Legislative Assembly for the ACT: 2005 Week 13 Hansard (Tuesday, 15 November 2005) . . Page.. 4147 ..
Another example, one of very many that I could choose from, is Mental Health Education, a not-for-profit organisation which gives those living with mental illness the opportunity to visit schools and other locations and share their stories so that the stigma of mental illness can be broken down—broken down right at the earliest point in our lives—so that people in our community can understand that mental illness is just that, an illness.
These two successful examples demonstrate how beneficial it can be to respond to the issues associated with mental illness in our community and through our community, not to concentrate exclusively on acute care. It is not just about the medical profession; it is not just about bricks and mortar; it is not just about expensive treatments. It is about the whole of the human being and about the comprehensive response to the whole person that engages the community. Mental health must be about community support and understanding as well as about government providing services. One cannot be successful without the other.
This government takes very seriously its responsibility to those who have mental illness, their families and society as a whole. Mr Corbell has been congratulated for his very real attempt, on behalf of the government, to claw back the years of neglect by the previous Liberal government. It is evident that a great deal of progress has been made in this regard. It does not stop now, however. The government has articulated a very real strategy to further improve the delivery of services related to mental health in the ACT.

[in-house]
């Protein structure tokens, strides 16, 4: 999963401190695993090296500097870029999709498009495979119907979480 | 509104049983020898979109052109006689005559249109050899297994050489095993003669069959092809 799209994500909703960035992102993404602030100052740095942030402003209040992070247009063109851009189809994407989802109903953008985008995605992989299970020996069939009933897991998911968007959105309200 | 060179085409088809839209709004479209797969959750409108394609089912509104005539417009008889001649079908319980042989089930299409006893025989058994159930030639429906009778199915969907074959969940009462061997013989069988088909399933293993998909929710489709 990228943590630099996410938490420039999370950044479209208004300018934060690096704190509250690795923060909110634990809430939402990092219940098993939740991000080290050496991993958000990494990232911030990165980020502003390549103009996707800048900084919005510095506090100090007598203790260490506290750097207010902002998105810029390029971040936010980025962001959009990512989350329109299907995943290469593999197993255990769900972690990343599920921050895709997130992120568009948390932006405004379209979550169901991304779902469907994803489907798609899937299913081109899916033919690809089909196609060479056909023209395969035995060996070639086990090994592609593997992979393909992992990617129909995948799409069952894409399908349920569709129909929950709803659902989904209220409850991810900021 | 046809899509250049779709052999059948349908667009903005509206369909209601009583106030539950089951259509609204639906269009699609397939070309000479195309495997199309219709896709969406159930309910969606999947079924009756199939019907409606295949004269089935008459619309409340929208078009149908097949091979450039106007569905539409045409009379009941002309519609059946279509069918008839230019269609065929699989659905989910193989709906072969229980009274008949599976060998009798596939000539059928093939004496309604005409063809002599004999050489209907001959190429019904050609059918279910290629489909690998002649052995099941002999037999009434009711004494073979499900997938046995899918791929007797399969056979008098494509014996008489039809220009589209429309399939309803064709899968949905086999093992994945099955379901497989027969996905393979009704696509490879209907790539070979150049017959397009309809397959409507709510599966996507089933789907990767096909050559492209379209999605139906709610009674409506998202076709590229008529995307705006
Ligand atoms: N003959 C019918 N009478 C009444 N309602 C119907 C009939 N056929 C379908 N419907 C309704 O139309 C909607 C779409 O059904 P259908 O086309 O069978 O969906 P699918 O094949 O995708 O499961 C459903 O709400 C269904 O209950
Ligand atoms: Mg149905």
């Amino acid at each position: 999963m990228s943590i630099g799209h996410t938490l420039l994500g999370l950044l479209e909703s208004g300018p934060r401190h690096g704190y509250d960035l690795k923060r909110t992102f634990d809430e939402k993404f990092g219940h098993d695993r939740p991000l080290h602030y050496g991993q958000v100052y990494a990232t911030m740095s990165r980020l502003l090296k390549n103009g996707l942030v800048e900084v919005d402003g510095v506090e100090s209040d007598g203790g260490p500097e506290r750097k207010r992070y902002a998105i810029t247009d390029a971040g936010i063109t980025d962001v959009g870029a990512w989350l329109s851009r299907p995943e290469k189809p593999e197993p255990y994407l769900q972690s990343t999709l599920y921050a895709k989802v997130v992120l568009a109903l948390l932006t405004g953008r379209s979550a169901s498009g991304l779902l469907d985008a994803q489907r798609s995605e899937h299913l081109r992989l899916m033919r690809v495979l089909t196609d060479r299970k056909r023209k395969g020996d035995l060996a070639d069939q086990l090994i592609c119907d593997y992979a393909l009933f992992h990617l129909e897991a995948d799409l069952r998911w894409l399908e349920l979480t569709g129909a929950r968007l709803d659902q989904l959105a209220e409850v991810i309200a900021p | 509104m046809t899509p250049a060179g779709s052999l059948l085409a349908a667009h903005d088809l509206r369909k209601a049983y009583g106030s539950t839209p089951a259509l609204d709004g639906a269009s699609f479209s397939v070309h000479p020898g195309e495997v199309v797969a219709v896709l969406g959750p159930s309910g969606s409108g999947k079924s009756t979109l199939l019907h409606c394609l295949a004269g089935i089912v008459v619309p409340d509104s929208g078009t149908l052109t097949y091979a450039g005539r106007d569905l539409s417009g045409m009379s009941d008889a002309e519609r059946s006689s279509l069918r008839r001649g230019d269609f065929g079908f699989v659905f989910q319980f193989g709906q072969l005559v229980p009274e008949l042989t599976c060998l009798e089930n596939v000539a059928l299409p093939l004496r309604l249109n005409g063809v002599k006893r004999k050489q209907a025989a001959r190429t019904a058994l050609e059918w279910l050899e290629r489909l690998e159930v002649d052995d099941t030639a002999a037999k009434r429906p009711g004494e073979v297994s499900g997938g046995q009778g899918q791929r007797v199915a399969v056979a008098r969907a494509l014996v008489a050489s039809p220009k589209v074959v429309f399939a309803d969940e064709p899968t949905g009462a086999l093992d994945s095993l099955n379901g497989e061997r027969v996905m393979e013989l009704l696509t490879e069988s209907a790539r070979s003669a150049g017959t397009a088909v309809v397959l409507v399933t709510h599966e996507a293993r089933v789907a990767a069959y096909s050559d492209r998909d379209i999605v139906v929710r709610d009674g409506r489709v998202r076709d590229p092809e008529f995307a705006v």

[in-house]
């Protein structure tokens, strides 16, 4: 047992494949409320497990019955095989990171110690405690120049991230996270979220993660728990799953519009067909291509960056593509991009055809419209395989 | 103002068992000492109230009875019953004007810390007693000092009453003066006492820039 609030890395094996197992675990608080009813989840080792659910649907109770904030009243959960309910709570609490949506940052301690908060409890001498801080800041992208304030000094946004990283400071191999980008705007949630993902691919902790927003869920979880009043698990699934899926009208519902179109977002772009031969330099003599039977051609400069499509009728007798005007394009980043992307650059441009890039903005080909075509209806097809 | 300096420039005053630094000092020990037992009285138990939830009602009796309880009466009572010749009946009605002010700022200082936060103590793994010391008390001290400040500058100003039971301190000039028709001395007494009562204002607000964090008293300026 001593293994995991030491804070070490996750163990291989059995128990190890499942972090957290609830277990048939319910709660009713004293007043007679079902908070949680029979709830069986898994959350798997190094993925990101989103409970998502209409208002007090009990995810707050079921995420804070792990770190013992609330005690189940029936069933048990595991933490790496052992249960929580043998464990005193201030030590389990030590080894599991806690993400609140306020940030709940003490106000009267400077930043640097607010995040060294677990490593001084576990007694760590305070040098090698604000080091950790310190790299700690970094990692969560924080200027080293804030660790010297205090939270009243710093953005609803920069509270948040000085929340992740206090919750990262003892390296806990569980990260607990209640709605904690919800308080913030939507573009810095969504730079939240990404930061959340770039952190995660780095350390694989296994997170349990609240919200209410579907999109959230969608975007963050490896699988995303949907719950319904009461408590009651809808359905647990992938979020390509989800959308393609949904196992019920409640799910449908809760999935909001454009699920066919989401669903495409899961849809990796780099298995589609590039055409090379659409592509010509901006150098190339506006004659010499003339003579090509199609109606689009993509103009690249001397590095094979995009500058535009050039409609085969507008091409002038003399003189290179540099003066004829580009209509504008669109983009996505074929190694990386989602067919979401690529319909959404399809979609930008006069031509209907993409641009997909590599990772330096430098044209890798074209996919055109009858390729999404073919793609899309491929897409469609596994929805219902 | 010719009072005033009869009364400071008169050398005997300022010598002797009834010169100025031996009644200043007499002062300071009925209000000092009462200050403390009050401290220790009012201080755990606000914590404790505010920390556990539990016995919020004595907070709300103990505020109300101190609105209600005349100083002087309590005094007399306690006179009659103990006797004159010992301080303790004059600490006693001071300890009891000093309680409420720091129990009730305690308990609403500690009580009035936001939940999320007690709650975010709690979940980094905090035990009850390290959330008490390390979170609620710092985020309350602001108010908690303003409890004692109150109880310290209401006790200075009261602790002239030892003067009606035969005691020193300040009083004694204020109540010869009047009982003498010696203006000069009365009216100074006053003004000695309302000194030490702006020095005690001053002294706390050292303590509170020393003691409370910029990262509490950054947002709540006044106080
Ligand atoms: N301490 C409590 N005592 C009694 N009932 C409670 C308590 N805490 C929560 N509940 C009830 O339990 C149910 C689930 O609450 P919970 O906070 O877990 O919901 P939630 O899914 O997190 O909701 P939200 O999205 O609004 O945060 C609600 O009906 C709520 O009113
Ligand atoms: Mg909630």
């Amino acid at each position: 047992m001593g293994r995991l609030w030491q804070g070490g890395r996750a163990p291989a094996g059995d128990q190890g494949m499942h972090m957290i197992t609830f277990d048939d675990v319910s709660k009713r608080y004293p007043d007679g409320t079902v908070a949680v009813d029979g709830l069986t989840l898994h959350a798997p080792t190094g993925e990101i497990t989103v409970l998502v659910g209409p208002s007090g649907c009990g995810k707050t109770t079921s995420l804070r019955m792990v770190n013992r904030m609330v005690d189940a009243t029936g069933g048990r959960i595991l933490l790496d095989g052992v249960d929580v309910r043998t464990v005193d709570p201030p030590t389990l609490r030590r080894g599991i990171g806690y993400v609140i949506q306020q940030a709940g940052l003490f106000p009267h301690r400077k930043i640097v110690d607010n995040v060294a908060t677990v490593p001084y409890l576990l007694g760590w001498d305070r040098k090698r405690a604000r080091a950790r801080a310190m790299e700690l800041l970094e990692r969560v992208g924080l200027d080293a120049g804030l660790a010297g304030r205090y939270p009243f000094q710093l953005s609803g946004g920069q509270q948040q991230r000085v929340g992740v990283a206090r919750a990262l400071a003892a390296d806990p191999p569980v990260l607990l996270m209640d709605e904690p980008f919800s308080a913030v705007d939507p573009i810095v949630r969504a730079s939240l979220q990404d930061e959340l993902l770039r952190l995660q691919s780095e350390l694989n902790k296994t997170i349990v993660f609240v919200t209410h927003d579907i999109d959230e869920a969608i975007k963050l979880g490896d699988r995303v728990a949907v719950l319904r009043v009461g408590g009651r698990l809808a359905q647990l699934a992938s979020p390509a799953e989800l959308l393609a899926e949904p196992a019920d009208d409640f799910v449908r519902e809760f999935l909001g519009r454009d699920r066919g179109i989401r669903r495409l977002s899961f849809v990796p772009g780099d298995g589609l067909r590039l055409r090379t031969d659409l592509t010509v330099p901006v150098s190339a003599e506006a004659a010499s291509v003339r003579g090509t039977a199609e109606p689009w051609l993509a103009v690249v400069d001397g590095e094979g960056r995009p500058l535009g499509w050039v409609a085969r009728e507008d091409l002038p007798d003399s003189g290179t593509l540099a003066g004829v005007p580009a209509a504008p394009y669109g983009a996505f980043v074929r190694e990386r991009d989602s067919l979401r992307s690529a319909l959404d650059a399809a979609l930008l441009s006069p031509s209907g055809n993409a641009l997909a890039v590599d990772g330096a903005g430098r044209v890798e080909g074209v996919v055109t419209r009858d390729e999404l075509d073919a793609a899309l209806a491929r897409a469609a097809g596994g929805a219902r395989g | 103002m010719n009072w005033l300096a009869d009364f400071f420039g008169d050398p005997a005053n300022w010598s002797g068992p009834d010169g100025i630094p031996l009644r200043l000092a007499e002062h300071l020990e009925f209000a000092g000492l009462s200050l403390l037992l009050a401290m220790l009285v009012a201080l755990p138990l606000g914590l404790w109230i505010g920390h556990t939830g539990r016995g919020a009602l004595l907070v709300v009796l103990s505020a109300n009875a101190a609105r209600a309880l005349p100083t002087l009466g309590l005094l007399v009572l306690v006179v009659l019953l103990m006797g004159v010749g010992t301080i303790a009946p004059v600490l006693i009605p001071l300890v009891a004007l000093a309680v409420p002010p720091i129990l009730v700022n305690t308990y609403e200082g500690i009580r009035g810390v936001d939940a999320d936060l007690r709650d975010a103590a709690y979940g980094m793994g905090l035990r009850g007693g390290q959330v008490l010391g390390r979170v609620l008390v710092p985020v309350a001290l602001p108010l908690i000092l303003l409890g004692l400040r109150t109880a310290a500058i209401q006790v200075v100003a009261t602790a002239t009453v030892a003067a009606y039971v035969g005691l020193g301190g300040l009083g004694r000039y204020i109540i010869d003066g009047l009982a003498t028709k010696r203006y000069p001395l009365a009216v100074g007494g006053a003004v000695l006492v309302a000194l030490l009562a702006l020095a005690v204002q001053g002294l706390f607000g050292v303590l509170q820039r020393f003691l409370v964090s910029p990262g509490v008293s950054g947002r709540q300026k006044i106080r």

The government is planning to restructure mental health service provision along developmental and life milestones rather than the traditional age-based structure. This will feature children’s mental health, youth mental health, adult mental health and older person’s mental health services, and be reflected in government and community services and reflected in inpatient treatment and care provision at all levels.
The government has started the preparatory work for the review of the Mental Health (Treatment and Care) Act 1994. This review will modernise our mental health legislation and be conducted in light of the Human Rights Act this government enacted last year. The government is committed to a full and open review of the act, with extensive consultation with the community and with key stakeholders.
The government also made significant investment in the non-government mental health sector, as I have said, to provide psychosocial support, vocational training and employment for people with mental illness. The government has budgeted for $5.2 million in 2005-06 for these community services, up from $3.2 million in 2000-01.
All of this adds up to a very real commitment, as Mr Corbell said, to the ACT mental health service. It is a very real commitment by the Stanhope government—a commitment that was needed because of the years of Carnell-Humphries neglect—but one that means the delivery of an efficient and effective mental health service for all Canberrans.
MRS BURKE (Molonglo) (4.30): I am very pleased that this matter is being debated today. This MPI is a matter of public importance for all of us. The guiding principle that is generally acceptable for the provision of programs and services to people who have mental illnesses is that there must be a combination of community-based services and